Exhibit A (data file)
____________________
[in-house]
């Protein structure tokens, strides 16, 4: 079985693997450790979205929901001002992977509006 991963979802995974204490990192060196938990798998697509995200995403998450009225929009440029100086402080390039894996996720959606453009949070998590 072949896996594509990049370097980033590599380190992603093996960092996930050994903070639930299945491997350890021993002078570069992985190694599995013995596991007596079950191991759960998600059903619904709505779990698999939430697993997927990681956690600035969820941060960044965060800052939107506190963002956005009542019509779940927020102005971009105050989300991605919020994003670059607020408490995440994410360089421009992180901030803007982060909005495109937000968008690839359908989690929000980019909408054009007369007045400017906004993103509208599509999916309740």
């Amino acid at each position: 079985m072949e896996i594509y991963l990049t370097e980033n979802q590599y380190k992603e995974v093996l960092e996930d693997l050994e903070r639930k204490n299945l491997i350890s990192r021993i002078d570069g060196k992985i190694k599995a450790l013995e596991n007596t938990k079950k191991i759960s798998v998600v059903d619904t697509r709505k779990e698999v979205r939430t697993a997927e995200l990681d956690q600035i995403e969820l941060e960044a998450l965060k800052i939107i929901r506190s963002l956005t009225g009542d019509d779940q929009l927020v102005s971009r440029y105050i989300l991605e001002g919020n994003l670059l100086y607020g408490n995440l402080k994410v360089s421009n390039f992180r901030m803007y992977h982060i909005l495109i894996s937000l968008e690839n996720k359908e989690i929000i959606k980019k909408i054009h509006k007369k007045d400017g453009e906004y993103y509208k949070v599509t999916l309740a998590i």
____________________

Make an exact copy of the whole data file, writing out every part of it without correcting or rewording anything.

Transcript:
[in-house]
């Protein structure tokens, strides 16, 4: 079985693997450790979205929901001002992977509006 991963979802995974204490990192060196938990798998697509995200995403998450009225929009440029100086402080390039894996996720959606453009949070998590 072949896996594509990049370097980033590599380190992603093996960092996930050994903070639930299945491997350890021993002078570069992985190694599995013995596991007596079950191991759960998600059903619904709505779990698999939430697993997927990681956690600035969820941060960044965060800052939107506190963002956005009542019509779940927020102005971009105050989300991605919020994003670059607020408490995440994410360089421009992180901030803007982060909005495109937000968008690839359908989690929000980019909408054009007369007045400017906004993103509208599509999916309740």
């Amino acid at each position: 079985m072949e896996i594509y991963l990049t370097e980033n979802q590599y380190k992603e995974v093996l960092e996930d693997l050994e903070r639930k204490n299945l491997i350890s990192r021993i002078d570069g060196k992985i190694k599995a450790l013995e596991n007596t938990k079950k191991i759960s798998v998600v059903d619904t697509r709505k779990e698999v979205r939430t697993a997927e995200l990681d956690q600035i995403e969820l941060e960044a998450l965060k800052i939107i929901r506190s963002l956005t009225g009542d019509d779940q929009l927020v102005s971009r440029y105050i989300l991605e001002g919020n994003l670059l100086y607020g408490n995440l402080k994410v360089s421009n390039f992180r901030m803007y992977h982060i909005l495109i894996s937000l968008e690839n996720k359908e989690i929000i959606k980019k909408i054009h509006k007369k007045d400017g453009e906004y993103y509208k949070v599509t999916l309740a998590i």